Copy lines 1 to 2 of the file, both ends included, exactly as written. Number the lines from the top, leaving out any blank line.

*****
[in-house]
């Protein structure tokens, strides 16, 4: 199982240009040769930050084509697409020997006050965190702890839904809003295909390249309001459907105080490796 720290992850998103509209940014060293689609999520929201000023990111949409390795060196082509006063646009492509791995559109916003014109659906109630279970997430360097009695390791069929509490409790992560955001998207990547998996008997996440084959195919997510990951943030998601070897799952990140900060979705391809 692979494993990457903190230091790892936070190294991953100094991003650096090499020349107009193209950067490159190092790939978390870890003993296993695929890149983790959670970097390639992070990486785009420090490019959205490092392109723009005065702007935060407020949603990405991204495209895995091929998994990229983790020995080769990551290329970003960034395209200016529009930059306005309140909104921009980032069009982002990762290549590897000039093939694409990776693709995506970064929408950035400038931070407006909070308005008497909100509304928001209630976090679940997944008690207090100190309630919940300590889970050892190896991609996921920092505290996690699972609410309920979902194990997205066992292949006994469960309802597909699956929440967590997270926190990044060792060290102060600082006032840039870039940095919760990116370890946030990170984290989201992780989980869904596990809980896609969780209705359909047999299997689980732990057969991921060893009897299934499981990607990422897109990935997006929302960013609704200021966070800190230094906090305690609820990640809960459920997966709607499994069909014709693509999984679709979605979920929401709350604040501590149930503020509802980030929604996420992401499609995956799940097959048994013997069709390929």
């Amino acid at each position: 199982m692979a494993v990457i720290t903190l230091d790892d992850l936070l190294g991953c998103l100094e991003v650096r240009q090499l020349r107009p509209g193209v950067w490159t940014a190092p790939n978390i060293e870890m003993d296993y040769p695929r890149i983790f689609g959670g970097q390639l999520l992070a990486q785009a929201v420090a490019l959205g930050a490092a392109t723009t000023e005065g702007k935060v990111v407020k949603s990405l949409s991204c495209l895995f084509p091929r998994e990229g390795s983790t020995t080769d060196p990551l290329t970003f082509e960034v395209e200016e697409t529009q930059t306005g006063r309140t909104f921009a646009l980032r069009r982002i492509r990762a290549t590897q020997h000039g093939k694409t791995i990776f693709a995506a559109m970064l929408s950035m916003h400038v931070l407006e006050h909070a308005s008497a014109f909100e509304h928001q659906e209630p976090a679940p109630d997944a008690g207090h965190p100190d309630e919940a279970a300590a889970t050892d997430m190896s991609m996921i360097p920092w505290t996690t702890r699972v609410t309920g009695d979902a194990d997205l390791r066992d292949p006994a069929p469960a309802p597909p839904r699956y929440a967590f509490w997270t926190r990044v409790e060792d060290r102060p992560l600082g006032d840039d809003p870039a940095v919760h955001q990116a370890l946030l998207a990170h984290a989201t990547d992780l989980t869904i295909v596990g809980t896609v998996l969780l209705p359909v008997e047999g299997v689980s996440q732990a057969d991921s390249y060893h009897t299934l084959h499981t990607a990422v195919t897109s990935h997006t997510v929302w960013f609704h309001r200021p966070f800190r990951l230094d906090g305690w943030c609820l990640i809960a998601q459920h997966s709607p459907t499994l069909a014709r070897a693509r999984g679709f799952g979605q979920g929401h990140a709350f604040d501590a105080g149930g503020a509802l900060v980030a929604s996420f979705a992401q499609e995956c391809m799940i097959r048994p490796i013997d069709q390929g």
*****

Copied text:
[in-house]
């Protein structure tokens, strides 16, 4: 199982240009040769930050084509697409020997006050965190702890839904809003295909390249309001459907105080490796 720290992850998103509209940014060293689609999520929201000023990111949409390795060196082509006063646009492509791995559109916003014109659906109630279970997430360097009695390791069929509490409790992560955001998207990547998996008997996440084959195919997510990951943030998601070897799952990140900060979705391809 692979494993990457903190230091790892936070190294991953100094991003650096090499020349107009193209950067490159190092790939978390870890003993296993695929890149983790959670970097390639992070990486785009420090490019959205490092392109723009005065702007935060407020949603990405991204495209895995091929998994990229983790020995080769990551290329970003960034395209200016529009930059306005309140909104921009980032069009982002990762290549590897000039093939694409990776693709995506970064929408950035400038931070407006909070308005008497909100509304928001209630976090679940997944008690207090100190309630919940300590889970050892190896991609996921920092505290996690699972609410309920979902194990997205066992292949006994469960309802597909699956929440967590997270926190990044060792060290102060600082006032840039870039940095919760990116370890946030990170984290989201992780989980869904596990809980896609969780209705359909047999299997689980732990057969991921060893009897299934499981990607990422897109990935997006929302960013609704200021966070800190230094906090305690609820990640809960459920997966709607499994069909014709693509999984679709979605979920929401709350604040501590149930503020509802980030929604996420992401499609995956799940097959048994013997069709390929």